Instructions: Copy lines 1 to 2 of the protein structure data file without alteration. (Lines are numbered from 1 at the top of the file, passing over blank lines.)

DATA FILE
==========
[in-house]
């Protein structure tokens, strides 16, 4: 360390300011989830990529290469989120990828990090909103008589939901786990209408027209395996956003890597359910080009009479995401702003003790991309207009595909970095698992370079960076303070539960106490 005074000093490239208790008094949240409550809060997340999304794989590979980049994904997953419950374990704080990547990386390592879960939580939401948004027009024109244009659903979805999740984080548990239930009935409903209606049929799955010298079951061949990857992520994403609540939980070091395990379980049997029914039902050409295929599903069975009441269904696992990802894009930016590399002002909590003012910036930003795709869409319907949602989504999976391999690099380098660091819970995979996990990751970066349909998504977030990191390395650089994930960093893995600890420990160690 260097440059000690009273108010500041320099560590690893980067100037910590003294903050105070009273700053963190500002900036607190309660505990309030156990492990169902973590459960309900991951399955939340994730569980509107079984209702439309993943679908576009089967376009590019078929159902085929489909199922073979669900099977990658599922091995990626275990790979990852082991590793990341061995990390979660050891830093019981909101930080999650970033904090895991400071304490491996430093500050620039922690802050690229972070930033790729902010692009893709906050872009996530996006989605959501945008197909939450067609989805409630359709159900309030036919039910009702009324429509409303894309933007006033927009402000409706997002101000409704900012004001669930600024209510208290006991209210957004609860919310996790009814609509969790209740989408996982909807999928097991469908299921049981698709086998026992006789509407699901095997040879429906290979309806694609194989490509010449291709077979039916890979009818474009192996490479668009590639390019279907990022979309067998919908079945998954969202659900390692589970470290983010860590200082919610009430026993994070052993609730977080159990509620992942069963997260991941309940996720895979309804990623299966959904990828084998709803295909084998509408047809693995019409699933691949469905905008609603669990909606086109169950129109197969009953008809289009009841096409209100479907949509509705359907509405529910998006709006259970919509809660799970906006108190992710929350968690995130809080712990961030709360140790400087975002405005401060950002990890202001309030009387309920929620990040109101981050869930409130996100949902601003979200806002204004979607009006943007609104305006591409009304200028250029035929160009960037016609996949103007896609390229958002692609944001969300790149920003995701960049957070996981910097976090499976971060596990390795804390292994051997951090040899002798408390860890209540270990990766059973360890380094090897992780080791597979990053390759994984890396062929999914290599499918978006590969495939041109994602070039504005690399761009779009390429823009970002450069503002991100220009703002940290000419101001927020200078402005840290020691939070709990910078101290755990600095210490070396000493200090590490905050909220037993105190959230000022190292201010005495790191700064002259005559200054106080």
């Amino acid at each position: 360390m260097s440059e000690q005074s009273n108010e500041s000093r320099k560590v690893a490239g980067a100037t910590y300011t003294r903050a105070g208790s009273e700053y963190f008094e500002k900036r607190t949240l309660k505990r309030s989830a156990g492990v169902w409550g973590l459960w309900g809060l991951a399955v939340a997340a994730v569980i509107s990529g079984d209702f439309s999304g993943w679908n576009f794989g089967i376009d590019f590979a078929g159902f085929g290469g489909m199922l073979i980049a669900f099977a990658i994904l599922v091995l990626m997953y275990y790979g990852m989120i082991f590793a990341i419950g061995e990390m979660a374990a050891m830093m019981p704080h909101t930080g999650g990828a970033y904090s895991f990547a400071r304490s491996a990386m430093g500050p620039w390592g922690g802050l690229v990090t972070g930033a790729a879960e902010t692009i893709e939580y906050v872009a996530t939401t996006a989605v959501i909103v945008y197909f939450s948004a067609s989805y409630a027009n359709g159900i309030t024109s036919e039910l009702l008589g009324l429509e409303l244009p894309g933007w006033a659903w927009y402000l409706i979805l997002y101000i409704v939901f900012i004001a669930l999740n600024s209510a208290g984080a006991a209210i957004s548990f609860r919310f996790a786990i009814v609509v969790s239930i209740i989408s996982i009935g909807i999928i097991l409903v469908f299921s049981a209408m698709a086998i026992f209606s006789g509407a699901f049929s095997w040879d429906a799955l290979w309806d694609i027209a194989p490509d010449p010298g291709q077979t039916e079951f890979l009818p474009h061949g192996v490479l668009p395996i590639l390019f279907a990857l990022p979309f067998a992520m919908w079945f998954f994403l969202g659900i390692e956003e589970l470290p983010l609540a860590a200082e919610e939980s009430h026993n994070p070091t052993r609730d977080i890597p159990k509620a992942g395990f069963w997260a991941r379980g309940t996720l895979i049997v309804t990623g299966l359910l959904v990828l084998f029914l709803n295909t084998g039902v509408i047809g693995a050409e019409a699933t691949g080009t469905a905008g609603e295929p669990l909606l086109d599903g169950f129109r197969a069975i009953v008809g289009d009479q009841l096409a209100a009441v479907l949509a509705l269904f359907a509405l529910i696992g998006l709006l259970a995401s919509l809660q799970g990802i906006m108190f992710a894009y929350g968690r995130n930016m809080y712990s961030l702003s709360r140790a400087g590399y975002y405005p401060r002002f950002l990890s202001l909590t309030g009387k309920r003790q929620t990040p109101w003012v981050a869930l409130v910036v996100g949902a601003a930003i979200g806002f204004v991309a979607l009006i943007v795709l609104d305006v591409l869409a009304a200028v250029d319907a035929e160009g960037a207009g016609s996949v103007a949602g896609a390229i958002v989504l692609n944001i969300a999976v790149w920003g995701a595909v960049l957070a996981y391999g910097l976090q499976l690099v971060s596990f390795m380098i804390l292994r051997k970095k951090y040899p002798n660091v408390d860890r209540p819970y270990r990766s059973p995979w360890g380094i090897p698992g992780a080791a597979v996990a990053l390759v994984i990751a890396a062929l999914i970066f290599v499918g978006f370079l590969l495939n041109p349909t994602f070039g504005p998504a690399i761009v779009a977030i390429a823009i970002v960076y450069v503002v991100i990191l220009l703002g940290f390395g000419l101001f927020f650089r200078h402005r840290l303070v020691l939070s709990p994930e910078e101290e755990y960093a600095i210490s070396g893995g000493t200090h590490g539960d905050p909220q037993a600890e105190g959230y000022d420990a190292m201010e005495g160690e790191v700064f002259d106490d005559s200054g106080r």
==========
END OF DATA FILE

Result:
[in-house]
């Protein structure tokens, strides 16, 4: 360390300011989830990529290469989120990828990090909103008589939901786990209408027209395996956003890597359910080009009479995401702003003790991309207009595909970095698992370079960076303070539960106490 005074000093490239208790008094949240409550809060997340999304794989590979980049994904997953419950374990704080990547990386390592879960939580939401948004027009024109244009659903979805999740984080548990239930009935409903209606049929799955010298079951061949990857992520994403609540939980070091395990379980049997029914039902050409295929599903069975009441269904696992990802894009930016590399002002909590003012910036930003795709869409319907949602989504999976391999690099380098660091819970995979996990990751970066349909998504977030990191390395650089994930960093893995600890420990160690 260097440059000690009273108010500041320099560590690893980067100037910590003294903050105070009273700053963190500002900036607190309660505990309030156990492990169902973590459960309900991951399955939340994730569980509107079984209702439309993943679908576009089967376009590019078929159902085929489909199922073979669900099977990658599922091995990626275990790979990852082991590793990341061995990390979660050891830093019981909101930080999650970033904090895991400071304490491996430093500050620039922690802050690229972070930033790729902010692009893709906050872009996530996006989605959501945008197909939450067609989805409630359709159900309030036919039910009702009324429509409303894309933007006033927009402000409706997002101000409704900012004001669930600024209510208290006991209210957004609860919310996790009814609509969790209740989408996982909807999928097991469908299921049981698709086998026992006789509407699901095997040879429906290979309806694609194989490509010449291709077979039916890979009818474009192996490479668009590639390019279907990022979309067998919908079945998954969202659900390692589970470290983010860590200082919610009430026993994070052993609730977080159990509620992942069963997260991941309940996720895979309804990623299966959904990828084998709803295909084998509408047809693995019409699933691949469905905008609603669990909606086109169950129109197969009953008809289009009841096409209100479907949509509705359907509405529910998006709006259970919509809660799970906006108190992710929350968690995130809080712990961030709360140790400087975002405005401060950002990890202001309030009387309920929620990040109101981050869930409130996100949902601003979200806002204004979607009006943007609104305006591409009304200028250029035929160009960037016609996949103007896609390229958002692609944001969300790149920003995701960049957070996981910097976090499976971060596990390795804390292994051997951090040899002798408390860890209540270990990766059973360890380094090897992780080791597979990053390759994984890396062929999914290599499918978006590969495939041109994602070039504005690399761009779009390429823009970002450069503002991100220009703002940290000419101001927020200078402005840290020691939070709990910078101290755990600095210490070396000493200090590490905050909220037993105190959230000022190292201010005495790191700064002259005559200054106080």